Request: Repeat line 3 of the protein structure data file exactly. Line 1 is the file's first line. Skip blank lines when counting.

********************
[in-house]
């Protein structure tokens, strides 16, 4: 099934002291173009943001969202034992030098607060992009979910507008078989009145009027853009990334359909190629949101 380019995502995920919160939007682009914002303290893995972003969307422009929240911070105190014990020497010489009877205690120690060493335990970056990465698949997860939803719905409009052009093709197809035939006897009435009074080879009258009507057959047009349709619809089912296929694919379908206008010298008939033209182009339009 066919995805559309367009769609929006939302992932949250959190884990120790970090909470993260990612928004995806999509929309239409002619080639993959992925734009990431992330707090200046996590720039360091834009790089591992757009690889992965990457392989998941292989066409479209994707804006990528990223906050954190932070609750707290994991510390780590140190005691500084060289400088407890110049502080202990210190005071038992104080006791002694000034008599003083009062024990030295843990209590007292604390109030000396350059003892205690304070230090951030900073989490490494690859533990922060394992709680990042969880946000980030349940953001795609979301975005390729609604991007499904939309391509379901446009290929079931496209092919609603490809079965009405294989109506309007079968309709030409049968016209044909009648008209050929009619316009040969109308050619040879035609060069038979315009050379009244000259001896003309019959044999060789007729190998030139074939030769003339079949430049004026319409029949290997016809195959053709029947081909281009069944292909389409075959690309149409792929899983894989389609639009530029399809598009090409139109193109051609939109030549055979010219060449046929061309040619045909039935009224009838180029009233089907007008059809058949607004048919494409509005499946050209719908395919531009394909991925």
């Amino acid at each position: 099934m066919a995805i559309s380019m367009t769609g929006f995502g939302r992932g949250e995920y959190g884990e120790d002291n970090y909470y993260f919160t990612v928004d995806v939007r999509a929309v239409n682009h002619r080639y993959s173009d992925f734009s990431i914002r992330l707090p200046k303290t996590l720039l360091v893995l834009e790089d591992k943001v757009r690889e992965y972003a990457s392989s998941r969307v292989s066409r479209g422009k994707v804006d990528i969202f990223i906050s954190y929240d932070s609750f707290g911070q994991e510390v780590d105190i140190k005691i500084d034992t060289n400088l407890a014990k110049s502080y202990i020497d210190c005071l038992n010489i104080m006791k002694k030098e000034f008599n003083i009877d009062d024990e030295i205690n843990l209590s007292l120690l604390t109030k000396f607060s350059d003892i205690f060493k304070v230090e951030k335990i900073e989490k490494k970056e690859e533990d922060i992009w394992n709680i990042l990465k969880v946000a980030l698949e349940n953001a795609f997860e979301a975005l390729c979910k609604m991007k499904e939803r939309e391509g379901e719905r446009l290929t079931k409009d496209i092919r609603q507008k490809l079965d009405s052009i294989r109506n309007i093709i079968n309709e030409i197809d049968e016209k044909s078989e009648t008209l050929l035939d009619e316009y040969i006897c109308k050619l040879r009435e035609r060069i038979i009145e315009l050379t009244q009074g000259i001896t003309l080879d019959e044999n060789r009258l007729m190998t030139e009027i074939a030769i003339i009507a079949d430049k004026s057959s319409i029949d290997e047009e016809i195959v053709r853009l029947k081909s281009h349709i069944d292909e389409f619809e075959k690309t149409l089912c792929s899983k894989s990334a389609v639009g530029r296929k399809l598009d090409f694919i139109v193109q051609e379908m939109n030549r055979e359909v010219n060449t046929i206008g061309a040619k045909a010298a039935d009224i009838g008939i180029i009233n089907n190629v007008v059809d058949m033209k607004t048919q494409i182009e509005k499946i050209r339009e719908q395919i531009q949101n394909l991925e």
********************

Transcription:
């Amino acid at each position: 099934m066919a995805i559309s380019m367009t769609g929006f995502g939302r992932g949250e995920y959190g884990e120790d002291n970090y909470y993260f919160t990612v928004d995806v939007r999509a929309v239409n682009h002619r080639y993959s173009d992925f734009s990431i914002r992330l707090p200046k303290t996590l720039l360091v893995l834009e790089d591992k943001v757009r690889e992965y972003a990457s392989s998941r969307v292989s066409r479209g422009k994707v804006d990528i969202f990223i906050s954190y929240d932070s609750f707290g911070q994991e510390v780590d105190i140190k005691i500084d034992t060289n400088l407890a014990k110049s502080y202990i020497d210190c005071l038992n010489i104080m006791k002694k030098e000034f008599n003083i009877d009062d024990e030295i205690n843990l209590s007292l120690l604390t109030k000396f607060s350059d003892i205690f060493k304070v230090e951030k335990i900073e989490k490494k970056e690859e533990d922060i992009w394992n709680i990042l990465k969880v946000a980030l698949e349940n953001a795609f997860e979301a975005l390729c979910k609604m991007k499904e939803r939309e391509g379901e719905r446009l290929t079931k409009d496209i092919r609603q507008k490809l079965d009405s052009i294989r109506n309007i093709i079968n309709e030409i197809d049968e016209k044909s078989e009648t008209l050929l035939d009619e316009y040969i006897c109308k050619l040879r009435e035609r060069i038979i009145e315009l050379t009244q009074g000259i001896t003309l080879d019959e044999n060789r009258l007729m190998t030139e009027i074939a030769i003339i009507a079949d430049k004026s057959s319409i029949d290997e047009e016809i195959v053709r853009l029947k081909s281009h349709i069944d292909e389409f619809e075959k690309t149409l089912c792929s899983k894989s990334a389609v639009g530029r296929k399809l598009d090409f694919i139109v193109q051609e379908m939109n030549r055979e359909v010219n060449t046929i206008g061309a040619k045909a010298a039935d009224i009838g008939i180029i009233n089907n190629v007008v059809d058949m033209k607004t048919q494409i182009e509005k499946i050209r339009e719908q395919i531009q949101n394909l991925e």